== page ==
Thursday, May 24, 2018

May 2018 Mixed on Paper


oddball Magazine

Wednesday, May 23, 2018

Clint Walker 1927-2018


UFT senior exhibition

Yesterday was our show and schmooze luncheon at the UFT where all the classes display the artwork done and I was pleased with the work the seniors did for my class. Its very ad hoc in terms of display. It was an assemblage, collage class including using playing cards.









Philip Roth 1933-2018



Tuesday, May 22, 2018

Robert Indiana 1928-2018



Sunday, May 20, 2018

Patricia Morison 1915-2018




Tuesday, May 15, 2018

Geoffrey Hendricks 1931-2018

another notable passing to mark. sick of all the good & creative people passing of late and the orange pile of shit is still walking this earth serving absolutely no purpose at all.

My Chinese senior art class more gems








Tom Wolfe 1930-2018

and donald trump still walks this earth. Unfair.

May 2018


Monday, May 14, 2018

Margot Kidder 1948-2018


Saturday, May 12, 2018

T-Men 1947








A new transfer of this hard ball little mouse dropping of a B noir movie has just been released and its a beaut. This was anthony mann’s big breakthrough film and provided him with more ease and access to make movies for the rest of his career. It was also the first meet up of him and the great cinematographer John Alton who is known for his moody black and white cinematography in many films of the noir era and beyond and who ironically won an Oscar for his beautiful color work on “An American In Paris.” Go figure. But its here in his low budget work that he really “Painted with Light” (His famous book on cinematography by the way is titled “Painting With Light)
In T-Men which stands for Treasury Men, Mann gives us for the first time in a movie the use of real money and a story about counterfeiters almost in a documentary style which was popular in the late 40’s with constricted tense intros by a member of the federal government or some other higher up who set the tone and made us know that what we are about to see really happened.
Mann and his screenwriters John C. Higgins & Virginia Kellogg put two T-Men played by Dennis O’Keefe and Alfred Ryder undercover to get the goods on these guys and gal counterfeiters which sets up the action and conflicts. O’Keefe who was a likeable but expendable sort of a guy was around for a long time in low budget movies and lots of t.v. and was underrated but in this film he gives what I can only call a terrific performance, do I dare say it’s the best male performance of the year? Watch him walk and enter a room as Vannie Harrigan one of the fake counterfeit crooks and you will understand my enthusiasm for him in this film.
There are other top notch performances in this little nugget of nastiness including the great Wallace Ford as the “Schemer” all greasy and corrupt and the equally great Charles McGraw as Moxie the head of the gang and rotten to his core. Also noteable is the look and energy of the film, small and low budget it’s full of darkness with pinches of low light and low lives that pretty much smacks us in the face with a bullying force.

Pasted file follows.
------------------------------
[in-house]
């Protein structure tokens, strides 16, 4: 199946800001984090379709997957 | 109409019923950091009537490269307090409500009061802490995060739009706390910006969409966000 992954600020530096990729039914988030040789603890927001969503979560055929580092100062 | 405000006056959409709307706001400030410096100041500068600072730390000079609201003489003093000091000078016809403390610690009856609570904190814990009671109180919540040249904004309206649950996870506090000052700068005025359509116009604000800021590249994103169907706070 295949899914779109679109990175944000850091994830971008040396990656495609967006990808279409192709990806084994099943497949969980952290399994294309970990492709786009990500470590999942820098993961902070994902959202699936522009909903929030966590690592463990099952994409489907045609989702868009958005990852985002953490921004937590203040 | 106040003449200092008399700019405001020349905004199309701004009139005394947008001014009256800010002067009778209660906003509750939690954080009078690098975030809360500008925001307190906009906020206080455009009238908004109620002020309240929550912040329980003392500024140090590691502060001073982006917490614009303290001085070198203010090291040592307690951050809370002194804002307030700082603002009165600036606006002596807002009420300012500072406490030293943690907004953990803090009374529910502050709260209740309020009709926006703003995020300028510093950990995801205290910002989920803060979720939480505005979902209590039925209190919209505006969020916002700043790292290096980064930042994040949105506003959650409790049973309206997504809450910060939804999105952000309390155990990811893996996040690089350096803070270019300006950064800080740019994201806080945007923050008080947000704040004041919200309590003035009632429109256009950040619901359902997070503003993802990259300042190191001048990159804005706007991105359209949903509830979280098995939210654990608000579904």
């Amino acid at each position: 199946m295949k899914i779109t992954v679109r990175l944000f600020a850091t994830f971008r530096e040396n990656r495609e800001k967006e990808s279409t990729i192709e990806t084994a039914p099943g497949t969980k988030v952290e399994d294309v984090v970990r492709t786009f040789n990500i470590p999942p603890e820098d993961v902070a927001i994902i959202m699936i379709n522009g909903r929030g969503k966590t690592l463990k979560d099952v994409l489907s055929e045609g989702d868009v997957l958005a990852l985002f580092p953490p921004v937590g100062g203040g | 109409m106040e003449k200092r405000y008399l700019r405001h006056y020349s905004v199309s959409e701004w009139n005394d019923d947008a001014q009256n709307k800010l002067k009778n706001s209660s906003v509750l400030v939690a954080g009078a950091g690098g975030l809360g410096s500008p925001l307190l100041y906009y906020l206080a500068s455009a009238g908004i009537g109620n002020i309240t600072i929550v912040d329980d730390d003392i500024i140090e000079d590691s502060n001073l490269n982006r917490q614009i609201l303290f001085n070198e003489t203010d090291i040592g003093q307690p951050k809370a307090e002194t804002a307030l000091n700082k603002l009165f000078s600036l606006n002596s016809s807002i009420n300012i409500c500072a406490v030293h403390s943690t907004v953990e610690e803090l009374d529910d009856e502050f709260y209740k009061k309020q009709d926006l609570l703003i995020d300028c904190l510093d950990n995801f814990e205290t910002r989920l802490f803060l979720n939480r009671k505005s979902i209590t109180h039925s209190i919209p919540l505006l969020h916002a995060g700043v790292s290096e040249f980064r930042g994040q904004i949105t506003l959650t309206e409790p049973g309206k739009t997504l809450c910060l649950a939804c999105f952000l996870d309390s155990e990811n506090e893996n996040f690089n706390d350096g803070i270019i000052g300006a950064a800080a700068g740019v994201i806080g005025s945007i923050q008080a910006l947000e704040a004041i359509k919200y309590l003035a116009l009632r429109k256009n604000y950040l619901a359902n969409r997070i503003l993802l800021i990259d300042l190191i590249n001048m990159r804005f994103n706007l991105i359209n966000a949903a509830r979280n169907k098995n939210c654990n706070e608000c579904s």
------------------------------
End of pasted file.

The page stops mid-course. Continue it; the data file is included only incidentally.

The film is typical of the late 40’s down and out style of low budget crime and thriller movies both in the look and the story lines that made it to American movie screens without much fuss and fanfare. Some did good box office business (T-Men was a huge surprise hit) and some died quick deaths. The year of my birth was also the apex, the highline, the tops of Film noir with titles like Body and Soul, Brute Force, Born to Kill, Bury Me Dead, Crossfire, Dead Reckoning, Dark Passage, The Gangster, Kiss of Death, Nightmare Alley, and many others with dangerous and tempting titles.
T-Man like many of the noir films was set in a post war Los Angles, run down, mean and dingy with sinister streets, dark endless alleyways and cheap rooms in run down boarding houses. Of course low budgets was also responsible for many of the films staying home in their studio backyards along with on the cuff location street shooting which was a lot cheaper than building expensive sets.
Probably the most famous scene in the film is the nasty Turkish bath sequence where one of the characters meets his demise via being locked in a steam room and is scalded to death. There are many other intense scenes of brutal interrogations and beatings and one memorable scene where Dennis O’Keefe witnesses the death of a character and Mann and Alton slowly bring the light down on his face and the brim of his hat as we are left with a shadowy close-up outline of O’Keefe’s face. Real sweat and no make-up in this film.

Thursday, May 10, 2018

UFT retiree art class

Some nice work from my senior retiree class at the UFT.






Ermanno Olmi 1931-2018


Anne V. Coates-Editor of films

Tuesday, May 08, 2018

Watershed Review


 Has just posted their latest issue with many of my notebook drawings. Click on the link then click on art and then my name. Nice and thank you







https://www.csuchico.edu/watershed/2018-spring/

Some more treasures from my senior Chinese art class.






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